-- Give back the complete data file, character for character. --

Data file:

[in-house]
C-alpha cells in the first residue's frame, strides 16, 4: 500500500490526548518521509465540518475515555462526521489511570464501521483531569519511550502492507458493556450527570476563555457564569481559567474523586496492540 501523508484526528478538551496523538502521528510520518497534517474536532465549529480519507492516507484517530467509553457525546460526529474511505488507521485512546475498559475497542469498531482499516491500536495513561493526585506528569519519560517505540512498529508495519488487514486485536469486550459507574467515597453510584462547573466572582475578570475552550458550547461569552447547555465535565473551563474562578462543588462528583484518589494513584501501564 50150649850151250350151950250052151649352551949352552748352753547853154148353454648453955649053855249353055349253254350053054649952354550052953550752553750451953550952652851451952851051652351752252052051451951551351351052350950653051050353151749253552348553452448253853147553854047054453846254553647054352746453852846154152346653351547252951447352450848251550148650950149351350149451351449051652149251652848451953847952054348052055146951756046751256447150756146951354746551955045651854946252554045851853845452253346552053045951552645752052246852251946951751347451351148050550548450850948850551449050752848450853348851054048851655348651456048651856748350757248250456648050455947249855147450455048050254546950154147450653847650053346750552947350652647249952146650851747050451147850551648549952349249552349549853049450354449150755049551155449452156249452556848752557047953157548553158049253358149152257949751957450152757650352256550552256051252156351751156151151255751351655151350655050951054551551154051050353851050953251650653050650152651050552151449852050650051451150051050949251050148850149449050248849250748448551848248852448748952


[in-house]
C-alpha cells in the first residue's frame, strides 16, 4: 500500500490526548518521509465540518475515555462526521489511570464501521483531569519511550502492507458493556450527570476563555457564569481559567474523586496492540 501523508484526528478538551496523538502521528510520518497534517474536532465549529480519507492516507484517530467509553457525546460526529474511505488507521485512546475498559475497542469498531482499516491500536495513561493526585506528569519519560517505540512498529508495519488487514486485536469486550459507574467515597453510584462547573466572582475578570475552550458550547461569552447547555465535565473551563474562578462543588462528583484518589494513584501501564 50150649850151250350151950250052151649352551949352552748352753547853154148353454648453955649053855249353055349253254350053054649952354550052953550752553750451953550952652851451952851051652351752252052051451951551351351052350950653051050353151749253552348553452448253853147553854047054453846254553647054352746453852846154152346653351547252951447352450848251550148650950149351350149451351449051652149251652848451953847952054348052055146951756046751256447150756146951354746551955045651854946252554045851853845452253346552053045951552645752052246852251946951751347451351148050550548450850948850551449050752848450853348851054048851655348651456048651856748350757248250456648050455947249855147450455048050254546950154147450653847650053346750552947350652647249952146650851747050451147850551648549952349249552349549853049450354449150755049551155449452156249452556848752557047953157548553158049253358149152257949751957450152757650352256550552256051252156351751156151151255751351655151350655050951054551551154051050353851050953251650653050650152651050552151449852050650051451150051050949251050148850149449050248849250748448551848248852448748952